A dozen Beaufort County School District teachers have earned National Board certification this year, bringing the district's total to 139.
Now, about 9 percent of the district's teachers have achieved what the S.C. Department of Education has called "the highest credential available in the teaching profession."
The process can take one to three years, requiring teachers to videotape themselves teaching, provide lesson plans and student work samples and write reflective essays.
"It's a bit arduous," said Amy Trask, media specialist at Lady's Island Elementary, one of the district's 12 recipients. "You have to do a lot of writing, and you have to reflect a lot on what you do."
Both Trask and Laura Gottardo, a social studies teacher at Bluffton High School who also earned the designation this year, described themselves as go-getters with a bit of a competitive edge.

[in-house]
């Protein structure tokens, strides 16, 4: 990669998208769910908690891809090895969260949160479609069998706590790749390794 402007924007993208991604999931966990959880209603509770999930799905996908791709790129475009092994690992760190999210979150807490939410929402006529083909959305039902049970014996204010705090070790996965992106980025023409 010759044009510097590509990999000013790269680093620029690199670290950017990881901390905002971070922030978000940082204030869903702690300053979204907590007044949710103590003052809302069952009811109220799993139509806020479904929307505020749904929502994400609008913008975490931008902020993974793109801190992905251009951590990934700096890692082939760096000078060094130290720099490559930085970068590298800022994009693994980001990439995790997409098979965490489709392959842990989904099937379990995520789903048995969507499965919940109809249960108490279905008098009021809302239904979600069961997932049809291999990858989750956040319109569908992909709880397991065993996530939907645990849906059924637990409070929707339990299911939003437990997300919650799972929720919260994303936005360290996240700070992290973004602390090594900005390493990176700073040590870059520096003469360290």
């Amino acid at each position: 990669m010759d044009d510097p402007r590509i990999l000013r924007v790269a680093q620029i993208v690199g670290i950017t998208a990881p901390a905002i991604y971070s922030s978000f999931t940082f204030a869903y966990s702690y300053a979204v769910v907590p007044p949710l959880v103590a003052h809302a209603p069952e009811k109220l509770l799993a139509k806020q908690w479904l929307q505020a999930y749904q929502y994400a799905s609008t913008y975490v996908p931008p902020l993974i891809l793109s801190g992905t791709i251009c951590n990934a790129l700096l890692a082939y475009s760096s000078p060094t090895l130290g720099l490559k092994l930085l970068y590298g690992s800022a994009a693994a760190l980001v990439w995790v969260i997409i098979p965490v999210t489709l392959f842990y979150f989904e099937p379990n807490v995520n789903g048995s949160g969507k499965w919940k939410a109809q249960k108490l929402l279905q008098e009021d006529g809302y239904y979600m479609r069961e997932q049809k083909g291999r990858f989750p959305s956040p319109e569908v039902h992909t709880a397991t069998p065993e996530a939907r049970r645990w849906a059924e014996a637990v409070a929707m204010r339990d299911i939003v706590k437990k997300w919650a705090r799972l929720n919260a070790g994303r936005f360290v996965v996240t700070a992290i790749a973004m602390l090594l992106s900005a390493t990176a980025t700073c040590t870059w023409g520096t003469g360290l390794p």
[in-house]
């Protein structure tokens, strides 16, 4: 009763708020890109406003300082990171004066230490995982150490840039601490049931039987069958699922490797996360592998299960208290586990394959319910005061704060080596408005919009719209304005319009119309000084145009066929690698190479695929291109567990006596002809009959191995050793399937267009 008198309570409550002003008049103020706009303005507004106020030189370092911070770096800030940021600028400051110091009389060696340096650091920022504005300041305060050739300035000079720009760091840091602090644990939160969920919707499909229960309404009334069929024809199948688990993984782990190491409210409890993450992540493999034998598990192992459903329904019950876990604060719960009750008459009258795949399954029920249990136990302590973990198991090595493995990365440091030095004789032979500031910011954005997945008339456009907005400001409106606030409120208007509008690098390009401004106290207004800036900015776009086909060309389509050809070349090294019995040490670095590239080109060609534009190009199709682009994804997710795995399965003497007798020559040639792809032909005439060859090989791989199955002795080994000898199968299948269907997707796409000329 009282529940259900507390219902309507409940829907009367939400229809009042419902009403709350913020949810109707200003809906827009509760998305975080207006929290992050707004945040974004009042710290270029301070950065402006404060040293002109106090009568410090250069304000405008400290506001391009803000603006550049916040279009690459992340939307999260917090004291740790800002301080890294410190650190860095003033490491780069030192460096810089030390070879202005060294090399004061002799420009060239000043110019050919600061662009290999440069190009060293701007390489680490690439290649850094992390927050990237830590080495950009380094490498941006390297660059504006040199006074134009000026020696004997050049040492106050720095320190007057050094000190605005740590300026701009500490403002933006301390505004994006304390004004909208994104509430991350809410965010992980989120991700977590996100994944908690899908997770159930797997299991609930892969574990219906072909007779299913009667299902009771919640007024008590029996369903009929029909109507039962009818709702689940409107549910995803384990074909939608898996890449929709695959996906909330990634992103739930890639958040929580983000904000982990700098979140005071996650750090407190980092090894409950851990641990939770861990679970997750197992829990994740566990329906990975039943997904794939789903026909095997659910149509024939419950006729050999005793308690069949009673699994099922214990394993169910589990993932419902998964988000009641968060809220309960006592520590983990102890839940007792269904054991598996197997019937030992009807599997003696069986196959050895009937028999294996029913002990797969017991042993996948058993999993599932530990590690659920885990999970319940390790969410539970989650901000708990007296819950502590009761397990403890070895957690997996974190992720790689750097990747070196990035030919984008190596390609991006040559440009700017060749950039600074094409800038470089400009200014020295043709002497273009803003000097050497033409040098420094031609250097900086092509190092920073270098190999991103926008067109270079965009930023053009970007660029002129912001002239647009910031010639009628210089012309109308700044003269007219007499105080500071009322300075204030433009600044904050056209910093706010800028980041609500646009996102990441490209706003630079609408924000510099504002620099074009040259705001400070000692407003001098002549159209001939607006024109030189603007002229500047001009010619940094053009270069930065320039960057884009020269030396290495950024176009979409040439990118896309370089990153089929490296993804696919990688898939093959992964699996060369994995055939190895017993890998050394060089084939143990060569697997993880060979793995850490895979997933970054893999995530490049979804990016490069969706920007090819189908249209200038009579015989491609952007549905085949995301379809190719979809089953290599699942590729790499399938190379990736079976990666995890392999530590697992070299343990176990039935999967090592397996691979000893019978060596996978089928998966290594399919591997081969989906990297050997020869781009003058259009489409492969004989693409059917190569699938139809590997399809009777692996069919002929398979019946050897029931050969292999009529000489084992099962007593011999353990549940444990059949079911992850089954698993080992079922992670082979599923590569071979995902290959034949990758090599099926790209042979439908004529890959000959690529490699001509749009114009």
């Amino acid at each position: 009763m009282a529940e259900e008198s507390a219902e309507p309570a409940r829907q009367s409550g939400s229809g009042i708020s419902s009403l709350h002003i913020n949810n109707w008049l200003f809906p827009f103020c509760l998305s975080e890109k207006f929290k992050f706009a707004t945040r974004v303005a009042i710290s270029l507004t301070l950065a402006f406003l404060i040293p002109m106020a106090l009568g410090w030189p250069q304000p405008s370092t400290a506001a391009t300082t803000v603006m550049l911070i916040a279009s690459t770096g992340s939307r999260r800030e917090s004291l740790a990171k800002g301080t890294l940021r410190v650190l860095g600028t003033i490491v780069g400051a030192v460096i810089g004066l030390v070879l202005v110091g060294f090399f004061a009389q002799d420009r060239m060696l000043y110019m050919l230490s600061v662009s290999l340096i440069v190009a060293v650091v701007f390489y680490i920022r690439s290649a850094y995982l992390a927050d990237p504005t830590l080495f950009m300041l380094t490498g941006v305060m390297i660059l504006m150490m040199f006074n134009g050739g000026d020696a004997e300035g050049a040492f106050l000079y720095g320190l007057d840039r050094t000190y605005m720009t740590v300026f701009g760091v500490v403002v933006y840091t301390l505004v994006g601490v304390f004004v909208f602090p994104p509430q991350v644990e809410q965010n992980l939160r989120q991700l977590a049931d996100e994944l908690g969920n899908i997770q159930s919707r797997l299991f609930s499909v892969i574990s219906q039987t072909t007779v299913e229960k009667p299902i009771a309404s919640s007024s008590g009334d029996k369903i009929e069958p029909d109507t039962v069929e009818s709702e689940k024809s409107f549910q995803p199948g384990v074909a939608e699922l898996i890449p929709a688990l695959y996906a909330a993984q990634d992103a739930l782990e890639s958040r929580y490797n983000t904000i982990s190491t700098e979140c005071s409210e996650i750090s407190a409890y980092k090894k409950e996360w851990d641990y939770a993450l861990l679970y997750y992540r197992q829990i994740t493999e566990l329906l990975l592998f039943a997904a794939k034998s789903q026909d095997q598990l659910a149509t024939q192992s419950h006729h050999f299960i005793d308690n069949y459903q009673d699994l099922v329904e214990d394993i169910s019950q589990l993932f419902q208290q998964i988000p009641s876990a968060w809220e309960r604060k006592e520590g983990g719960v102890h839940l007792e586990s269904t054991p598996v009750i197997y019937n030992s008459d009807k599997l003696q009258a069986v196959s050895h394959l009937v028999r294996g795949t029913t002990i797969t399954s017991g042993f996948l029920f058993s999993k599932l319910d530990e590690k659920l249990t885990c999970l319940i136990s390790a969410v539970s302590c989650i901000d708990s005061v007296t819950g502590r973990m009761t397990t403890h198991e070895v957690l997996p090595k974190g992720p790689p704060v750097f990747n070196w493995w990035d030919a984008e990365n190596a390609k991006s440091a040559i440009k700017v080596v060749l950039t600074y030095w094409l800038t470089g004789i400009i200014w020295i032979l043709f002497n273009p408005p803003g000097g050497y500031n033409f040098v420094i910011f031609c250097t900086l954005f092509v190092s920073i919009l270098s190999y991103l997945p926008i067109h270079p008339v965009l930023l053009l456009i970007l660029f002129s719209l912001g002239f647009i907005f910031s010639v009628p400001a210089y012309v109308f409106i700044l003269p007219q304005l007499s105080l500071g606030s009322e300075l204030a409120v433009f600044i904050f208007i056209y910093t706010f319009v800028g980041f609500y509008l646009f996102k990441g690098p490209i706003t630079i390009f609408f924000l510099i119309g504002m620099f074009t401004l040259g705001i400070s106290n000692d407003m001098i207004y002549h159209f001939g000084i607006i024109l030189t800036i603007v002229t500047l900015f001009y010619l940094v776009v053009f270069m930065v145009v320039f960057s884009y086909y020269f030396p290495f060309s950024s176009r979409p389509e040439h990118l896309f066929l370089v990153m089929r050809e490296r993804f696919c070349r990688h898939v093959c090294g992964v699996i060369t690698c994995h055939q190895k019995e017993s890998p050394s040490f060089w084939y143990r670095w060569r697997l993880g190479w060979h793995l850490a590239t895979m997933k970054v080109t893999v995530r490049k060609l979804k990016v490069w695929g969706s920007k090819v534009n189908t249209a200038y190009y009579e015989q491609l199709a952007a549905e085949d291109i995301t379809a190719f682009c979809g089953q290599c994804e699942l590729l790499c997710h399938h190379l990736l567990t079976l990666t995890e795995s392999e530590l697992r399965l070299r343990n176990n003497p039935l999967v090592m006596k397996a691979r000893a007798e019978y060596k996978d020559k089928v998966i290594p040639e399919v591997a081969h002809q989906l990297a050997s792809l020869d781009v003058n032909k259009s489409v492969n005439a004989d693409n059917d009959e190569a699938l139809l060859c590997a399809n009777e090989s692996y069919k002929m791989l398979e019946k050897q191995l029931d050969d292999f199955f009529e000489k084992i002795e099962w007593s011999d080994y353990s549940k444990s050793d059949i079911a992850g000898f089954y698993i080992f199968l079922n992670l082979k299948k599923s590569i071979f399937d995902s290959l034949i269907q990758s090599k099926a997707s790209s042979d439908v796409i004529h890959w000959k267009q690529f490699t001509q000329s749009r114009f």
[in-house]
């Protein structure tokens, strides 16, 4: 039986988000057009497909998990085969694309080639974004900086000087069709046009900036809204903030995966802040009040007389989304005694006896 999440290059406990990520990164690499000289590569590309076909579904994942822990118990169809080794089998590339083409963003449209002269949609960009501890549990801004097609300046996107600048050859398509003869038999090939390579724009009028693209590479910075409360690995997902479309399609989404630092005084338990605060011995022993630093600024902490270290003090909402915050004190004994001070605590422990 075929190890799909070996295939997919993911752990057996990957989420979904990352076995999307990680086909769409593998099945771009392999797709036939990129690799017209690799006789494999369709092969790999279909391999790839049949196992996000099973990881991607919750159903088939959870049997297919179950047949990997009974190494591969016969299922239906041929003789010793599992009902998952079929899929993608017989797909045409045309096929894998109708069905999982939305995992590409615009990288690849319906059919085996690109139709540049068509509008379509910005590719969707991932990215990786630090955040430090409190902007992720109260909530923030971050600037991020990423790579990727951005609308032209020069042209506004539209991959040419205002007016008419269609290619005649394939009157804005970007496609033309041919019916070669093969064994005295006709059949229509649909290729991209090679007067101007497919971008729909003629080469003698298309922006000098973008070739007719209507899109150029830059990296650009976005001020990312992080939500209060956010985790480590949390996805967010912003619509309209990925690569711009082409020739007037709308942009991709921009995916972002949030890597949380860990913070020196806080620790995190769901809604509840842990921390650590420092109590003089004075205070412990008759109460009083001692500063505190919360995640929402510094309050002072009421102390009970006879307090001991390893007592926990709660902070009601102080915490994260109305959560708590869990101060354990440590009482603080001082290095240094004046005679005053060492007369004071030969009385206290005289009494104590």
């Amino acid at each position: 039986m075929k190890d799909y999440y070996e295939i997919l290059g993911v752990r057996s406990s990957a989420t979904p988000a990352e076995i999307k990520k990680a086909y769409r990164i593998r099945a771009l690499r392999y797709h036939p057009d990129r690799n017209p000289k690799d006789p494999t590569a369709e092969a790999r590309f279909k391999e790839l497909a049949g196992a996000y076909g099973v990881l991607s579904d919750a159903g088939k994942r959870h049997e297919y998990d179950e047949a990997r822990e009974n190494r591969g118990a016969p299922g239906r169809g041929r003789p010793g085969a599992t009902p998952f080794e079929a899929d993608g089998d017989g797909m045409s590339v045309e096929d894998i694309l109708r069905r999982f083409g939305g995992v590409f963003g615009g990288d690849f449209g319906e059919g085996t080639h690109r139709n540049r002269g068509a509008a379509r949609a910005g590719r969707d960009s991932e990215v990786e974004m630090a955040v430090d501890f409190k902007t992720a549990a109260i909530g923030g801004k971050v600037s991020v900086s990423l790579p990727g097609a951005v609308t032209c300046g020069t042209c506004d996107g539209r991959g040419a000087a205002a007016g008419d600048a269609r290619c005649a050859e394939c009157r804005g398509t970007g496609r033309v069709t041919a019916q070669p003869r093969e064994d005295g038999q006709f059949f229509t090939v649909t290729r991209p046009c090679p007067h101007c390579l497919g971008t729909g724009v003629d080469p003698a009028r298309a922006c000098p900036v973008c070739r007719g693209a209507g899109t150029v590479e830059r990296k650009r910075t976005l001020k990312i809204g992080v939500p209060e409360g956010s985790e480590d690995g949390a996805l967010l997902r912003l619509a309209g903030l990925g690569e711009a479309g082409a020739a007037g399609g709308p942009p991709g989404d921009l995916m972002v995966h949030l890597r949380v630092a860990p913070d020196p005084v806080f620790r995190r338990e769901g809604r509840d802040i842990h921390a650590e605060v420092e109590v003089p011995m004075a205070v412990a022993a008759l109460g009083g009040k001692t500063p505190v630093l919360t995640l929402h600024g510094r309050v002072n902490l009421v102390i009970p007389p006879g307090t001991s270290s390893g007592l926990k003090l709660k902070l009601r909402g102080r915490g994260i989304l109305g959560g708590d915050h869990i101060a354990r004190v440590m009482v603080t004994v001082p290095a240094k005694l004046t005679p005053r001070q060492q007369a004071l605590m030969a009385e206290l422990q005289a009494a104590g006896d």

Gottardo said the ability to teach in any state and the raise given to National Board-certified teachers was also a draw.
The school district pays nationally certified teachers an extra $1,334 a year, down one-third from previous bonuses due to budget cuts. The state also pays them a bonus of $5,000 or $7,500 a year, depending on when they began the certification process.
Statewide, 360 teachers earned the accreditation from the National Board for Professional Teaching Standards this year, bringing the total to 8,142. That places South Carolina behind only North Carolina and Florida in the number of National Board Certified teachers.
During the two-part certification process, teachers reflect on their classroom practices and their preparation techniques. They also take tests that assess their knowledge and their ability to teach it.
Gottardo said the process helped her develop better lessons and caused her to reflect more on her profession.
"I think I am a better teacher," she said.
Follow reporter Rachel Heaton at twitter.com/HomeroomBft.